When Noah Schwartz came into the theater for the final round of the World Series of Poker Europe PLO Mixed Max event, he had two words to describe the situation: deja vu.
 
The French term is fitting for several reasons.  It was the second time this year the Floridian poker pro has been heads-up for a bracelet. Back in Vegas, Schwartz had to settle for second in the $1,500 PLO event while Josh Pollock took home the hardware.  At that final table, he had a big chip lead, but it was not enough to secure the victory.  While this time around felt eerily familiar, it was a little different, as he came into the finals against opponent Ludovic Lacay with a 2-1 chip disadvantage.
 
"I knew coming into this final match that he had a 2-1 lead, so I felt like the pressure was sort of me.  I wasn't the big favorite," Schwartz said following his win.
 
With the pressure off, Schwartz came in with a plan to play his best and hope for the best.  In the end it worked out after several near misses over the past couple of years.  For Schwartz, the win is a dream come true and even after the match, felt a bit surreal.
 
 "[The bracelet] is something that's eluded me for a very long time, so to be able to actually hold the bracelet in my hands and know that it is mine is mind-boggling," Schwartz explained.  "I never envisioned...I remember growing up and seeing all these guys on TV winning bracelets and it has always been a dream of mine.  To hold it and know it is mine is one of the best feelings ever."
 
Just three days ago, Schwartz made the semifinals of the 5,000 Mixed Max No Limit Hold'em event.  In 2011, he took fourth in the event, going out in the semifinals in fourth place.  He matched that result again, losing to eventual champ Darko Stojanovic.  Even though he is one of the top performers in this relatively new format, he doesn't think there is any particular explanation why he seems to excel in these tournaments.
 
 "A little bit of luck, some good table draws, I don't know.  I think it boils down to poker is very streaky.  When you're playing well and you're confident, things just seem to come in bunches, you know?"
 
While Schwartz thinks it is mostly luck and momentum that explains his Mixed Max runs, he does admit that this format, first introduced at the WSOPE a couple of years ago, does cater to an elite level of player.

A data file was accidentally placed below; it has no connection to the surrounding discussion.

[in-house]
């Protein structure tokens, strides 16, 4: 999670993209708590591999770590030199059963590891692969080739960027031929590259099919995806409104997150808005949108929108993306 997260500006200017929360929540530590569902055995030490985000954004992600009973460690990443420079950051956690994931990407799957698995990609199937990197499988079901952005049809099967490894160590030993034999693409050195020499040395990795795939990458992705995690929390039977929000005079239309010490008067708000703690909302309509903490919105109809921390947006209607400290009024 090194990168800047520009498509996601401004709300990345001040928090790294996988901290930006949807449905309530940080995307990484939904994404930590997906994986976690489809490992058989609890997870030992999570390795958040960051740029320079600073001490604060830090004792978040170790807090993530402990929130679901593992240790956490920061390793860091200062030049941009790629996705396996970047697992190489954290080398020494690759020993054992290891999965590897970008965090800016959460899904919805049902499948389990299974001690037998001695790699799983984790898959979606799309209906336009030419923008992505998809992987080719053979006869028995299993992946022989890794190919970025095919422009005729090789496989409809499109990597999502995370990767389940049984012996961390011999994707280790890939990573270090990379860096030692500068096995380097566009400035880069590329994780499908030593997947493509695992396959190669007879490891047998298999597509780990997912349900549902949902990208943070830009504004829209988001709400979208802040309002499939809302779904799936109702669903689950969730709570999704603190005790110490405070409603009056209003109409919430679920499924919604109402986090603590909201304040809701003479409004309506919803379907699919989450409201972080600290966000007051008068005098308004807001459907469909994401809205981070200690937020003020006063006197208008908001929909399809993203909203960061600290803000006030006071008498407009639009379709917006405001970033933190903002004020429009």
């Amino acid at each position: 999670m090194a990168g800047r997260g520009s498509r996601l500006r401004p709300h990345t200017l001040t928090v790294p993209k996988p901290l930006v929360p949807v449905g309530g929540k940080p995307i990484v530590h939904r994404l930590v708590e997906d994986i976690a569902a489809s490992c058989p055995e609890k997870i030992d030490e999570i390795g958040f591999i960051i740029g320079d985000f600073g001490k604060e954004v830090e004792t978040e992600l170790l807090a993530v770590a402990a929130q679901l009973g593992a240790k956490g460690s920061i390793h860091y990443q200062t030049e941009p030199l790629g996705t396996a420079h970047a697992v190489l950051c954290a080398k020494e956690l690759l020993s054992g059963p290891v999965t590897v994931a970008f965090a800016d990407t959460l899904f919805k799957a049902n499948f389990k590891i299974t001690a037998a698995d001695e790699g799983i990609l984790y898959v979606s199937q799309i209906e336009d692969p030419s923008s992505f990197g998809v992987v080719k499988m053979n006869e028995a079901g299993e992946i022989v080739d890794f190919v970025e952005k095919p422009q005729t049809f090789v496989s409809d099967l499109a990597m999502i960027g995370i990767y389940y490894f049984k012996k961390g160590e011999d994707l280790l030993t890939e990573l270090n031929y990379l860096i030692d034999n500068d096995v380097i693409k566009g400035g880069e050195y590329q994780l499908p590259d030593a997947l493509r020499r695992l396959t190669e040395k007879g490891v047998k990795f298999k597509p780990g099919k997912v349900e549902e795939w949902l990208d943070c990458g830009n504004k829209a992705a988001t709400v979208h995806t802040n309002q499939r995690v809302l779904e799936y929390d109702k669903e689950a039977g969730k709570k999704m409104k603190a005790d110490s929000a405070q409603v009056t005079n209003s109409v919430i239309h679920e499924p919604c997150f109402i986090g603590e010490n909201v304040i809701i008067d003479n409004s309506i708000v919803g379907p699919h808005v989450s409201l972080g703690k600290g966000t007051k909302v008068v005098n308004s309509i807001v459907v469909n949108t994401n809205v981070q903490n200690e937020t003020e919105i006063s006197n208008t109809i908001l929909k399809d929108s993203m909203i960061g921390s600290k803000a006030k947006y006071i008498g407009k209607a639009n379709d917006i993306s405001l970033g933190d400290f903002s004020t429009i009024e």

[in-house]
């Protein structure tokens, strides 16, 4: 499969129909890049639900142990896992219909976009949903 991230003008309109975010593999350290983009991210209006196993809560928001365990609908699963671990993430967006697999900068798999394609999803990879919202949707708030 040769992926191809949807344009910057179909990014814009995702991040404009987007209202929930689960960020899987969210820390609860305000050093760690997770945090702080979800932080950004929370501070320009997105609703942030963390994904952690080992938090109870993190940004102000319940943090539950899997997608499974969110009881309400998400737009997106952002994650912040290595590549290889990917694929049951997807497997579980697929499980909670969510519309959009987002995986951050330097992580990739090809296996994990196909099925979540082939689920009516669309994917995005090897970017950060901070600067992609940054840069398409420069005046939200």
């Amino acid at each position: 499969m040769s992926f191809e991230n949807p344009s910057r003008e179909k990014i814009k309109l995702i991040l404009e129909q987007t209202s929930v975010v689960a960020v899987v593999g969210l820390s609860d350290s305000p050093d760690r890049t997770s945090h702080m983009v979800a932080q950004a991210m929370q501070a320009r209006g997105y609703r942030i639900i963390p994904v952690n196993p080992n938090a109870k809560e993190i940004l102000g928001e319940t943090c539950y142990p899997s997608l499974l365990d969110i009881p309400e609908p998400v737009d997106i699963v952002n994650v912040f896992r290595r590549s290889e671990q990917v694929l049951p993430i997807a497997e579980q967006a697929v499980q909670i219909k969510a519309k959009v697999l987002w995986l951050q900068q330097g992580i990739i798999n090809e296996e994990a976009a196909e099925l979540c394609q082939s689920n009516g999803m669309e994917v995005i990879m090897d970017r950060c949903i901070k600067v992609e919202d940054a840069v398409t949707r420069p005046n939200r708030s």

"It enables you to showcase different talents. It is different on a nine-handed table, six-hand and four-handed is a lot quicker.  You have to make the adjustments and I think the people that are able to make the adjustments will be successful," Schwartz said.
 
Luck came in bunches for Schwartz today.  Even though he came in with the chip disadvantage over his French opponent Ludovic Lacay, he came out with the win, the bracelet, and a  €104,580 payday.  Shortly after the river card was dealt, Schwartz only had one word to describe his feelings:
 
"Finally."
 
Schwartz earns his first bracelet at his third career WSOP final table, while Lacay, a WSOP final tablist himself, earns  €64,600 fur the runner-up finish.
 
This is a new format for WSOP Europe where players played nine-handed PLO on Day 1, six-handed PLO on Day 2, then moved to heads-up matches once the field got down to the final four. The tournament drew 127 players, generating a prize pool of €373,380. The top 16 players made the money. Some of the notables who cashed include Konstantin Puchkov (16th), Dan Shak (14th), Padraig Parkinson (11th), Stephen Chidwick (8th), and bracelet winners Phil Laak (7th) and Vitaly Lunkin (3rd). Another player who cashed was Matthew Ashton, who extends his lead in the WSOP Player of the Year race with his eighth cash of 2013.

Here are the results from the final four of the €3,200 Pot Limit Omaha Mixed Max event:

1st: Noah Schwartz - USA - €104,580
2nd: Ludovic Lacay - France - €64,600
3rd: Vitaly Lunkin – Russia - €34,500
4th: Jyri Merivirta – Finland - €34,500